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Case Study: Findings from the ASPIRES study in India

Learn through a case study of the ASPIRES study in India.
Case study.
© BSAC and Imperial College London

India is classified as a lower-middle-income country, with a population of approximately 1.3 billion in 2020. There is a high burden of infectious diseases as well as unregulated access to antimicrobials in the community.

Case study context

This section by Dr Vrinda Nampoothiri discusses about the ASPIRES study and the experiences of involving different stakeholders in antimicrobial stewardship (AMS) and Infection Prevention and Control initiatives at Amrita Institute of Medical Sciences, Kochi, Kerala, India. The Infection Prevention and Control (IPC) team there is led by a microbiologist and an infectious diseases physician and consists of infection control nurses and link nurses. The workflow of the IPC team can be seen in the diagram below.

ICU, ward, and lab (via lab culture results) feed into 'daily rounds by ICN for surveillance of HAIs. This plus audits of infection control procedures points to 'providing feedback'. Branching out from providing feedback are 'bedside training and correction', 'monthly unit meeting', 'month and report', and 'quarterly meeting'.

The antimicrobial stewardship (AMS) team at Amrita is led by the medical administrator and includes physicians, intensivists, clinical microbiologists, and clinical pharmacists along with Doctor of Pharmacy (Pharm D) interns in training. The workflow of the AMS team can be seen in the following diagram.

A complex flow diagram exploring the workflow of the AMS team, including the roles of the clinical pharmacist. The full version of this infographic is also available as a PDF, with screen-reader compatibility, in the downloads section.

This infographic is available as a PDF, with screen-reader compatibility, here.

The ASPIRES study

You will have already heard about the ASPIRES study from step 2.11. It is a multi-centre social sciences research project entitled, ‘Antibiotic use across Surgical Pathway: Investigating, Redesigning and Evaluating Systems’. The aim of this project is to address the key drivers of antimicrobial resistance by developing context-relevant preventative measures to reduce the risk of infection and optimise the use of antibiotics, coupled with tailored implementation strategies, along the entire surgical pathway.

At Amrita, this study was conducted in the Gastrointestinal (GI) and Cardiovascular and Thoracic Surgery (CVTS) departments.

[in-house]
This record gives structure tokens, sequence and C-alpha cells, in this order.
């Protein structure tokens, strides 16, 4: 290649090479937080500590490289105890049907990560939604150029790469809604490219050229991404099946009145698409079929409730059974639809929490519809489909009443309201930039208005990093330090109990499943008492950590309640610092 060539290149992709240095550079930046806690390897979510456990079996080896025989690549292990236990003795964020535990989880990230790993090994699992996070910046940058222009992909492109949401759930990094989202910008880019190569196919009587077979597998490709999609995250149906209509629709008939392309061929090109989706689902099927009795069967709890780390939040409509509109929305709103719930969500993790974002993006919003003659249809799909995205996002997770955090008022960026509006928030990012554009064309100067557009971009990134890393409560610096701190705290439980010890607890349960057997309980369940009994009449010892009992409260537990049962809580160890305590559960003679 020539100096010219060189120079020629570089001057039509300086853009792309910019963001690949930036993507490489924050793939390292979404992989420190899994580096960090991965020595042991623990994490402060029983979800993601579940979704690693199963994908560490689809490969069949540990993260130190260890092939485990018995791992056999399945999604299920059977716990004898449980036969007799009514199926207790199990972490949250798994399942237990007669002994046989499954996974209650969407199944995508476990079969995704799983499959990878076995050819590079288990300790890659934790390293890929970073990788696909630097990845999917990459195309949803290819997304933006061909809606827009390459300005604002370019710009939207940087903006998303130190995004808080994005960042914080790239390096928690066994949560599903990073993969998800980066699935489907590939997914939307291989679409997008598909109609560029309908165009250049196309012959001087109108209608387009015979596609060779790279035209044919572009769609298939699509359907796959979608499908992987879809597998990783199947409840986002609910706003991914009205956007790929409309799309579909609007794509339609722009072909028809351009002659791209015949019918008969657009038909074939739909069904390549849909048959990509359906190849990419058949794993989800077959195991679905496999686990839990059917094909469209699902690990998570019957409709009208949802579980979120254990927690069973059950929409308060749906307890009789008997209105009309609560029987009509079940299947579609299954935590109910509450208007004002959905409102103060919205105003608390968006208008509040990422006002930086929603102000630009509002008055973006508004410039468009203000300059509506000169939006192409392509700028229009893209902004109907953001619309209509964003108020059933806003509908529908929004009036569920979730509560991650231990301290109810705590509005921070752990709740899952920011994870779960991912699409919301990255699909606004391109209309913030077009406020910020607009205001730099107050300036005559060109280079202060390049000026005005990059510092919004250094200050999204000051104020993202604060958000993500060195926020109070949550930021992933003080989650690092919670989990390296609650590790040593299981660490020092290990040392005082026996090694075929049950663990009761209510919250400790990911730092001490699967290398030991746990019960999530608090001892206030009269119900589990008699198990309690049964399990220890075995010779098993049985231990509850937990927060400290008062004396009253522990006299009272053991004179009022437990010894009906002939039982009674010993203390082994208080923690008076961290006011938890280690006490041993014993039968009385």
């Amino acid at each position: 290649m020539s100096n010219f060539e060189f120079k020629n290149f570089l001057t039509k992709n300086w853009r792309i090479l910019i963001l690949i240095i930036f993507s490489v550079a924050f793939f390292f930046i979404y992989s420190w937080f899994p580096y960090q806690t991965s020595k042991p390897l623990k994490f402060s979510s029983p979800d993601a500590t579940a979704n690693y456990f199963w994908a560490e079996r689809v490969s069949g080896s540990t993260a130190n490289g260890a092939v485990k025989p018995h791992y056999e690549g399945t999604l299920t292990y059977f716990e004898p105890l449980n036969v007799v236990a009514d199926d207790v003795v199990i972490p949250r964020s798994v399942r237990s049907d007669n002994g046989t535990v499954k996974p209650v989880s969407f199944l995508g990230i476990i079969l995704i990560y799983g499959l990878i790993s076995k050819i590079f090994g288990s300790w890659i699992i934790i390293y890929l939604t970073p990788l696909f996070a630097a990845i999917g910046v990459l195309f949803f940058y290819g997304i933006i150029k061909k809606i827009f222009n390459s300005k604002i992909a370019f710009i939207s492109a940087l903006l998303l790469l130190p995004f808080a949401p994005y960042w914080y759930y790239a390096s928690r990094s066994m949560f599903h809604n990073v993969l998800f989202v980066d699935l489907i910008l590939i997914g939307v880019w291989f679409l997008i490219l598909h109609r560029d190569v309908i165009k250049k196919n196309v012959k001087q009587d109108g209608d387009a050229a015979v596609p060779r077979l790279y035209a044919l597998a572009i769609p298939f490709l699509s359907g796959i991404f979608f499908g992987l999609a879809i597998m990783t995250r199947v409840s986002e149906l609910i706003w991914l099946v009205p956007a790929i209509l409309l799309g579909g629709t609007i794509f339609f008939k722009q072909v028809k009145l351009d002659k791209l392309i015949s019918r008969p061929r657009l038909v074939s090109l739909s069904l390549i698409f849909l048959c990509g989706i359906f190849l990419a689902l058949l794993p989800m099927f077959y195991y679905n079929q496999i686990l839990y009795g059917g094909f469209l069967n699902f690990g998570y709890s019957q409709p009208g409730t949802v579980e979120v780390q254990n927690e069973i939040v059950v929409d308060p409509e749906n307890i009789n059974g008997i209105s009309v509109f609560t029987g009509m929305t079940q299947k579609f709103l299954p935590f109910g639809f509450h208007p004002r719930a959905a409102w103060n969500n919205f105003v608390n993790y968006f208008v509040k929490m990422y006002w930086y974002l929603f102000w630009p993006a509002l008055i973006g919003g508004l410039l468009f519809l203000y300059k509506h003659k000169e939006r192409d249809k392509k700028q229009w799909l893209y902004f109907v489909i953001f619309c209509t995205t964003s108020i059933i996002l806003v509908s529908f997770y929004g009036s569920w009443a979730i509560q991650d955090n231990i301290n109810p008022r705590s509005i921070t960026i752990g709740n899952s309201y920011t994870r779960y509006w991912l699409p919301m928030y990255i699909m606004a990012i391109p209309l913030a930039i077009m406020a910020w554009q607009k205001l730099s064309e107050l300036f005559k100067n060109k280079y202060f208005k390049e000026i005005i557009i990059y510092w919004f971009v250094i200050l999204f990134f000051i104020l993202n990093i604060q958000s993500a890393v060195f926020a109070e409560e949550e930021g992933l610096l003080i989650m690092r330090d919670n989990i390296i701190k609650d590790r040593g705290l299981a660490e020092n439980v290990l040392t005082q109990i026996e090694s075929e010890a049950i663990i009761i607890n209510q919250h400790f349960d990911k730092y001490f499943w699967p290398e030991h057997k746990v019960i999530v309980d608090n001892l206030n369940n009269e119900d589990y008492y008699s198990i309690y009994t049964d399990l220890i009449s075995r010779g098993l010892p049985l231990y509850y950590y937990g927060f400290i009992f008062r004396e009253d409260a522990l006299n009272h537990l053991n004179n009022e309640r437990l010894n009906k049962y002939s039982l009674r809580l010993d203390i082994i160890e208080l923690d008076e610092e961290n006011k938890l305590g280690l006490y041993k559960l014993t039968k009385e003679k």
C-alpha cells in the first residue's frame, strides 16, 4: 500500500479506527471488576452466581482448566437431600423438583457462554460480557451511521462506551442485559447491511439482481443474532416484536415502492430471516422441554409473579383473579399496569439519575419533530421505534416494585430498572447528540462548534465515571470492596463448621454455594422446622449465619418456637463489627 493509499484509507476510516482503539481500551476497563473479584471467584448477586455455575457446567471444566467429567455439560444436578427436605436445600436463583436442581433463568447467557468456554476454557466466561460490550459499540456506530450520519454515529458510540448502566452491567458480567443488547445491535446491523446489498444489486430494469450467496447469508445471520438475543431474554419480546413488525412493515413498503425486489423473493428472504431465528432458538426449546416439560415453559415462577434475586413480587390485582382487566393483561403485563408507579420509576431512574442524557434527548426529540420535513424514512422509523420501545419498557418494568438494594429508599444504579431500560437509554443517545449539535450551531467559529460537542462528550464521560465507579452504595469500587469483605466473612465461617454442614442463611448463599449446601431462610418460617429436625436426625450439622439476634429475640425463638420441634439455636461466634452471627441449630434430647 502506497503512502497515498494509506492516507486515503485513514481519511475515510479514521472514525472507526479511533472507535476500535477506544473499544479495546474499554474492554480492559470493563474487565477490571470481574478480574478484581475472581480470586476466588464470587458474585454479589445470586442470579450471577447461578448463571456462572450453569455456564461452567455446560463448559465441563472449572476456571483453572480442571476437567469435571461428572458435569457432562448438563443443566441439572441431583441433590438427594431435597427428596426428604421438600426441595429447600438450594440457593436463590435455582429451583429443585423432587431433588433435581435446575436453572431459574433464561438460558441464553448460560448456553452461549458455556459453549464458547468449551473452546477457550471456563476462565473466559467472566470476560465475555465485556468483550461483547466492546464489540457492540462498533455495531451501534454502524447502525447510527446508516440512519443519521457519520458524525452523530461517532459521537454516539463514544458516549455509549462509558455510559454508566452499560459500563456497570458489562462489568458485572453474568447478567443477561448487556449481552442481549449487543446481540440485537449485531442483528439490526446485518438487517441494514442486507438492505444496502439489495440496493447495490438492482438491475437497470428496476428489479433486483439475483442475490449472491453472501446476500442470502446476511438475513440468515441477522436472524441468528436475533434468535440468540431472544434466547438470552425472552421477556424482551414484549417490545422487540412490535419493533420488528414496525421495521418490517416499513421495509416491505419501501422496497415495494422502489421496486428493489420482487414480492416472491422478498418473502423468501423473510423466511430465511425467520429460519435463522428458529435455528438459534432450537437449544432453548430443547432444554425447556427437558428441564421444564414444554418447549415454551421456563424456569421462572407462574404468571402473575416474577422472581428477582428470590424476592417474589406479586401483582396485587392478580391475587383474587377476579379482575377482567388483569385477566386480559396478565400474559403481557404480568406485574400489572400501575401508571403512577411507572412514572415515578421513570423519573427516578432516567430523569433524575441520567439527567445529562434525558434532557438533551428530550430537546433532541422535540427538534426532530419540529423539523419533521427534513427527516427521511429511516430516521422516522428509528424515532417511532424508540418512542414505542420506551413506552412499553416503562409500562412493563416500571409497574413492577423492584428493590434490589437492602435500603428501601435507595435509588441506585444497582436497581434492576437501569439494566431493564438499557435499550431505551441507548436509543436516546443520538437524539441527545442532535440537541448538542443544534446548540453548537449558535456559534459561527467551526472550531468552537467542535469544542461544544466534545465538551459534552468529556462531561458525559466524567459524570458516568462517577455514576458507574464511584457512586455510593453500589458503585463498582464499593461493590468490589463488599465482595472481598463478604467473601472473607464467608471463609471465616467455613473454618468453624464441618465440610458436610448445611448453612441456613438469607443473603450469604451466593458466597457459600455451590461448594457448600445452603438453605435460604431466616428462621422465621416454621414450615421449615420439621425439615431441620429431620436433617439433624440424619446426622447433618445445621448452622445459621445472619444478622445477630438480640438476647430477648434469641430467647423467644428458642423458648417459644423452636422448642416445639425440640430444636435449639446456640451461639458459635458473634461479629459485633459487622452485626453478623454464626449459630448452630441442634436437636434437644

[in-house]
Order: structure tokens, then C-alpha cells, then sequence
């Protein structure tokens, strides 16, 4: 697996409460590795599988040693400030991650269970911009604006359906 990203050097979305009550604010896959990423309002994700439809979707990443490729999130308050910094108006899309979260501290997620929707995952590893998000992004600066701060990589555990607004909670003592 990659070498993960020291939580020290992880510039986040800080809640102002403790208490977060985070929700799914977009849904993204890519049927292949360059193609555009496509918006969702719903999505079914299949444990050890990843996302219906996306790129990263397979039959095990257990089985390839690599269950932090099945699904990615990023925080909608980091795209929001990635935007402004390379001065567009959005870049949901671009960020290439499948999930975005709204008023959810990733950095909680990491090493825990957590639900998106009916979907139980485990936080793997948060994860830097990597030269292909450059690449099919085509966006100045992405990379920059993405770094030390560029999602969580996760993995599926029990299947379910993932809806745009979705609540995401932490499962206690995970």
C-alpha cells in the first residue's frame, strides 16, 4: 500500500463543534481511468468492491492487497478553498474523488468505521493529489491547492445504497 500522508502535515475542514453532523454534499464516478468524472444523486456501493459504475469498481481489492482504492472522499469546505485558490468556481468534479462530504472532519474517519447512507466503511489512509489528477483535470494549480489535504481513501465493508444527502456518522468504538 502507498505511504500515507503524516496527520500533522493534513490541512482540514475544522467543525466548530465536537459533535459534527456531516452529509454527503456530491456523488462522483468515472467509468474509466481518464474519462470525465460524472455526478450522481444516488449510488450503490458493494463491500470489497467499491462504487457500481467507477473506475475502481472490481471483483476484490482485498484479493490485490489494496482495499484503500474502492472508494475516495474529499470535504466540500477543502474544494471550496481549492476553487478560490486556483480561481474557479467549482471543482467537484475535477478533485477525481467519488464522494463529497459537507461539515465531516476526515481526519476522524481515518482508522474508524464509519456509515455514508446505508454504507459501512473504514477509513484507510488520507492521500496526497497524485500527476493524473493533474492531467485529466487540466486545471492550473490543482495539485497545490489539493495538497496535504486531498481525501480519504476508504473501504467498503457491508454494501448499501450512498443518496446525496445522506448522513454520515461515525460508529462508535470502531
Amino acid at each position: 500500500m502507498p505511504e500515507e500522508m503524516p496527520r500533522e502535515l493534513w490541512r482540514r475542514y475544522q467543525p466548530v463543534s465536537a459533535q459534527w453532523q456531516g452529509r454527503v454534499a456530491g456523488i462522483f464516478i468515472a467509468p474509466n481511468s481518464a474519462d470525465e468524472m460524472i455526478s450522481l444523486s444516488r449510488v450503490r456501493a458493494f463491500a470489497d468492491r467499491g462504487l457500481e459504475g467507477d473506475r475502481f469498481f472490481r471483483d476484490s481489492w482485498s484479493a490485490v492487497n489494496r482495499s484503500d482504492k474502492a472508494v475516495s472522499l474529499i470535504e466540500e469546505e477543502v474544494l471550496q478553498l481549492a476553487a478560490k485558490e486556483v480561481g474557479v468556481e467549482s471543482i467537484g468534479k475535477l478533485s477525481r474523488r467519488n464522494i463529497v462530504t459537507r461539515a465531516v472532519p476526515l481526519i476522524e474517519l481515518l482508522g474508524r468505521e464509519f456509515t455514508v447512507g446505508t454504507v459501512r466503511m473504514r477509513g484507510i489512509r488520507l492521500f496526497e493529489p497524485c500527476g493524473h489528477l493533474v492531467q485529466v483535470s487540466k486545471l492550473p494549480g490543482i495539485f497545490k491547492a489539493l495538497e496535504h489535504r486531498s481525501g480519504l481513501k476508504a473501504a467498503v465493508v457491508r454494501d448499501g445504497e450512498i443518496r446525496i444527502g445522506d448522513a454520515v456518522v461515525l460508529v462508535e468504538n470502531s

A diagram exploring the approach to inquiry for the ASPIRES study. The full version of this infographic is available as a PDF, with screen reader compatibility, in the downloads section.

Click here for a PDF with screen-reader compatibility.

Ethnographic data collection

For this study, the team spent over one hundred hours observing the surgical teams on their ward rounds, ICU rounds, departmental rounds, outpatient clinics, and even in the operating theatre. In addition to that, over fifty face-to-face interviews were conducted with surgeons, surgical residents, nurses, and patients (with/without their carers) admitted to these departments.

Study findings

They identified that the feedback from the IPC and AMS teams to the surgical teams was not optimal. A summary of their findings is shown below.

The first finding was data not consistently shared with and within the team. The second finding was IPC team reports only go to the senior team members, with discussion of this data with junior members not consistent. The third finding was that AMS team feedback is only on a case-to-case basis, even though there is a month end appreciation email sent to head of department in case no instance of inappropriateness was identified in the department that month, this is inconsistent and juniors are again unaware. The final finding was that the role of the IPC and AMS teams is unknown to the surgical team.

ASPIRES intervention development

In order to address this communication gap, the ASPIRES team co-designed an intervention with the surgical, AMS, and IPC teams at the hospital.

This included the development of a shared platform, in which the IPC and AMS teams can present their data to the surgical teams through feedback meetings. In addition to this, the IPC team were trained to conduct a rapid root cause analysis of each surgical site infection (SSI) case that they identified. The findings of such could be provided and discussed in real-time during the feedback meetings with the surgical teams.

Focus-group discussions with the AMS, IPC, and surgical teams towards the end of the project helped to understand their perceptions of the ASPIRES project and its interventions. An example response from a GI surgeon is shown below.

Inside a speech bubble is the following quote: 'So, I think one thing the project definitely did is it kind of created awareness amongst us, surgeons, and our department about the whole idea of infection control, idea of antibiotic stewardship, and we are more aware and we sort of pay more attention towards it now and I think the interventions that you are coming up with probably helped a lot.'

Click ‘next’ to proceed to the next step, where we encourage you to think about applying ethnography to your practice.

© BSAC and Imperial College London
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